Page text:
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Gamorrean Guard

SWVI: Return of the Jedi
by yo go re

Well, somebody is excited about the Lunar New Year!

Burly, pig-like brutes who favored axes and other primitive weapons, Gamorreans were often used as muscle by Hutts and other underworld kingpins. Jabba the Hutt employed a gang of intimidating Gamorreans to guard his palace on Tatooine.

The Star Wars Black Series has been around long enough now that it's probably pretty safe to call it a success. Yes, the line had some problems with distribution at the beginning, but they've mostly fixed that now. It's not like we're talking about Mattel's DC figures here, which never get into stores at all at all at all. Anyway, Hasbro is now introducing Black Series XL, which will allow them to sell bigger, more complex figures - the first official release in that line will be General Grievous, but they've already been playing with the format with a couple of Target exclusives, including the Gamorrean Guard.

Ralph McQuarrie's first designs for Jabba's palace guards looked like something out of He-Man: it was a green gorilla-man wearing shiny armor. Seriously, you throw a Horde symbol on that, and you'd have no trouble believing it was just another unproduced figure. Anyway, it was Joe Johnston who turned them into pigs, and that's how the world came to know them.

Johnston's original design would have seen the Gamorreans mostly unclothed, with a little bit of metal plate for protection. That never would have worked with the technology available in the '80s, so the final costume included a baggy shirt, a fur skirt, and armored epaulets that were added mainly to hide the seams where the arms were attached to the body. The eyes are a little bit too far apart - they're spaced the way they would be on an actual creature like this, when they should be spaced like a human's (since they were simply human eyes peeking out through a mask). The clothing and skin are sculpted with different textures, and the metal is its own thing as well. The softgood fur doesn't look especially realistic, but we're not going to judge the toy too harshly for that. We'll just point out that sculpting it is generally better, until you get up to about a 12" figure. His belt-thing is a separate piece, as are the top layers of the epaulets; the lower layers and his bracers are sculpted on.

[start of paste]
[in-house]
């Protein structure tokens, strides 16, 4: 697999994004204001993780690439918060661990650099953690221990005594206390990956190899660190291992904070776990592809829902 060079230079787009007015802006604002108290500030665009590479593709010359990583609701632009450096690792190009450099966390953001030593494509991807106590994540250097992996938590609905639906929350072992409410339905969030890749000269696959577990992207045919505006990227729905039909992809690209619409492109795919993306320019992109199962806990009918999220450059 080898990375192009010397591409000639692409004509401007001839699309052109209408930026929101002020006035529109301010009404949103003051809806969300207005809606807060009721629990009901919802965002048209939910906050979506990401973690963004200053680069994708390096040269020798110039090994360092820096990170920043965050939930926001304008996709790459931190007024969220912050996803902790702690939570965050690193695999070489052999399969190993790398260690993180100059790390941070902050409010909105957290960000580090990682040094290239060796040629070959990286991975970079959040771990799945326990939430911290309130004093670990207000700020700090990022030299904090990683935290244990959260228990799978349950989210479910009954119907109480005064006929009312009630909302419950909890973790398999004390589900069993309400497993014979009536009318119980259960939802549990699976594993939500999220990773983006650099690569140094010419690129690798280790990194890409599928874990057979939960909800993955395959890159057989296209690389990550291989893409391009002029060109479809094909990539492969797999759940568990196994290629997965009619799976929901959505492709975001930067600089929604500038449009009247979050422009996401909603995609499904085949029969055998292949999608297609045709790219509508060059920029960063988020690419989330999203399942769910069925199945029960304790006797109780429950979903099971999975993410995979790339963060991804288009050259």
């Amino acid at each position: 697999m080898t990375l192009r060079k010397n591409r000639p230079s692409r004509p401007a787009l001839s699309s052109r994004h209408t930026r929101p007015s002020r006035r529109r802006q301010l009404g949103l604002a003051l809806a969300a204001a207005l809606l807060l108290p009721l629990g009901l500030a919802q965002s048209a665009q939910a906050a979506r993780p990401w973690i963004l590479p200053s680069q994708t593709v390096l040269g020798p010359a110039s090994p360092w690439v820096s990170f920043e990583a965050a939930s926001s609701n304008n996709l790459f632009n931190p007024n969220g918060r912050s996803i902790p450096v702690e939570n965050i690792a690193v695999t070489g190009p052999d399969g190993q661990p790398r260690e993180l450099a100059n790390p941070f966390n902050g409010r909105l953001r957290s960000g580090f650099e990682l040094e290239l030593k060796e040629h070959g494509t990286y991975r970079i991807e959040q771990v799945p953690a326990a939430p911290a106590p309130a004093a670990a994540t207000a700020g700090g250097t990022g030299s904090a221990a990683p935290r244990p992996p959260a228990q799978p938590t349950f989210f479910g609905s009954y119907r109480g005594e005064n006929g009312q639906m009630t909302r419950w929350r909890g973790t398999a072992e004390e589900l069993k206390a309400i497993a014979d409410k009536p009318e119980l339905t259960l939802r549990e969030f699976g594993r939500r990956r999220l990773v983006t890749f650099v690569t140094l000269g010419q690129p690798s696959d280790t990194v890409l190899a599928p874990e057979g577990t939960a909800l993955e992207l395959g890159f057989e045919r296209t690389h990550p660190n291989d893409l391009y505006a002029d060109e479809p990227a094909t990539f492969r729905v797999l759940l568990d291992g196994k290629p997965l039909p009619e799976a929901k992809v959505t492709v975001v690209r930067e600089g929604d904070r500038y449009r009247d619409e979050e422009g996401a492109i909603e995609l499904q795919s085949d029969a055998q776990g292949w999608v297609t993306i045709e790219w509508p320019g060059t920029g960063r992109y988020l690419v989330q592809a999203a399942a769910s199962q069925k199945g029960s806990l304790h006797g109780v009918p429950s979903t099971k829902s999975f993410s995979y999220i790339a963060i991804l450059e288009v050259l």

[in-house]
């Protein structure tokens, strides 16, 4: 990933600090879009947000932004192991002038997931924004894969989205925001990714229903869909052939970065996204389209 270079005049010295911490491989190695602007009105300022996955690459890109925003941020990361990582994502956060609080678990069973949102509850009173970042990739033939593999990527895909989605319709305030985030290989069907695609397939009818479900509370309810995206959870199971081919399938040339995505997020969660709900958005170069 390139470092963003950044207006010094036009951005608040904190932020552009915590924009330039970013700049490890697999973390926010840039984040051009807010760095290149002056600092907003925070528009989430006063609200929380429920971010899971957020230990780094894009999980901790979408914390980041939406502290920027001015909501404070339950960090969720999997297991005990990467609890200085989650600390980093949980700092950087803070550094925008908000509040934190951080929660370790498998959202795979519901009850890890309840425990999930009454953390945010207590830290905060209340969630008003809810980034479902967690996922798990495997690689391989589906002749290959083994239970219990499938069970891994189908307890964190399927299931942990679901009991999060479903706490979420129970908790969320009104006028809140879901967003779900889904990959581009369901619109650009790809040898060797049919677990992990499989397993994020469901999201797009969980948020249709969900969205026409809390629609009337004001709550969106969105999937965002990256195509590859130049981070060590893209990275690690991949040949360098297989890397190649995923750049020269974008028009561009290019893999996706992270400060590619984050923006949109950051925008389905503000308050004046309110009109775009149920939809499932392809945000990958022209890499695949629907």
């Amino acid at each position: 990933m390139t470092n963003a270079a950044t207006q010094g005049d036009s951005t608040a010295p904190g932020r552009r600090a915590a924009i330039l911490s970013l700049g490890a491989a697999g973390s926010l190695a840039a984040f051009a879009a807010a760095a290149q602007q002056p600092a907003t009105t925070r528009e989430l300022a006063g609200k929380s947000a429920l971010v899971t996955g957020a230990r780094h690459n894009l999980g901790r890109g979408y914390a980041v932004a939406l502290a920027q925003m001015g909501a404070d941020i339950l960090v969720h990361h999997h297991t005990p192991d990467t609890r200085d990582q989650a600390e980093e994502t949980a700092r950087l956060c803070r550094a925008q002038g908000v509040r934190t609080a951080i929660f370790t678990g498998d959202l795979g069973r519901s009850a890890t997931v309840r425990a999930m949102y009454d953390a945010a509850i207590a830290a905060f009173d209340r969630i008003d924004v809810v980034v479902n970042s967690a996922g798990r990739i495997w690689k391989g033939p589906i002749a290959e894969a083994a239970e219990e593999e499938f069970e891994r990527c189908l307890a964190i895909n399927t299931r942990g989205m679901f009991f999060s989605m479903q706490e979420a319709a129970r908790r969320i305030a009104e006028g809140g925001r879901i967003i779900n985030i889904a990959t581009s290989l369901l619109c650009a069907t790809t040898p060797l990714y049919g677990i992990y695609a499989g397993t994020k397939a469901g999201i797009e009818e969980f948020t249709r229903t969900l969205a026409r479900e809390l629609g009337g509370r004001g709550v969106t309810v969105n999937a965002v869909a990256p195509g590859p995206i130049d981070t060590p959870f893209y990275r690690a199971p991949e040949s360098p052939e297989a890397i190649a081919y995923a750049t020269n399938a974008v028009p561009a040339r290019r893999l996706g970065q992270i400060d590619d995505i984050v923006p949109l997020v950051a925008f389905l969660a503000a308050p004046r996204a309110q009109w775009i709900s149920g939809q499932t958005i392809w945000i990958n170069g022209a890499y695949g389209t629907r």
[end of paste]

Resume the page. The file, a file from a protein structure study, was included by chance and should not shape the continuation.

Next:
The Guard has the kind of articulation you would expect from the Black Series: swivel/hinge ankles, double knees, swivel thighs, balljointed hips, a balljointed waist, swivel/hinge wrists and elbows and shoulders, and a head that's presumably a swivel/hinge, though the "swivel" part does not work as well as the "hinge." Also, his mouth opens! And unlike Ackbar, his isn't a cheat: the jaw is attached to the head, and opens and closes regardless of what position his cranium is in. His "underwear" is a little baggy, hanging down lower than the pelvis, so the hip joints sit higher than they appear at first glance.

To help justify the larger packaging, the figure includes three weapons: two axes and a staff. Those aren't the only weapons they're seen using in the film, but they are the three seen in a promotional shot from the Behind the Magic CD-ROM, which assuredly influenced their inclusion here. The blades on the axes look rusty (or bloody), because of course the dimwits wouldn't take care of their gear, and the staff is perfect for blocking the path of any mysterious Jedi who might casually wander into the palace and start heroically Force-choking piggies left and right.

Honestly, there's not a lot here to justify the "XL" style packaging. The Gamorrean Guard is a good toy (and that articulated mouth is surely going to have a lot of fun playing with my miWorld sets), but he feels like he could have been squeezed into a normal box if they really wanted to. But hey, if you're a truly enterprising costomizer, you could create the world's first 6" scale Robin Hood: Prince of Thieves Friar Tuck figure!

-- 02/09/19


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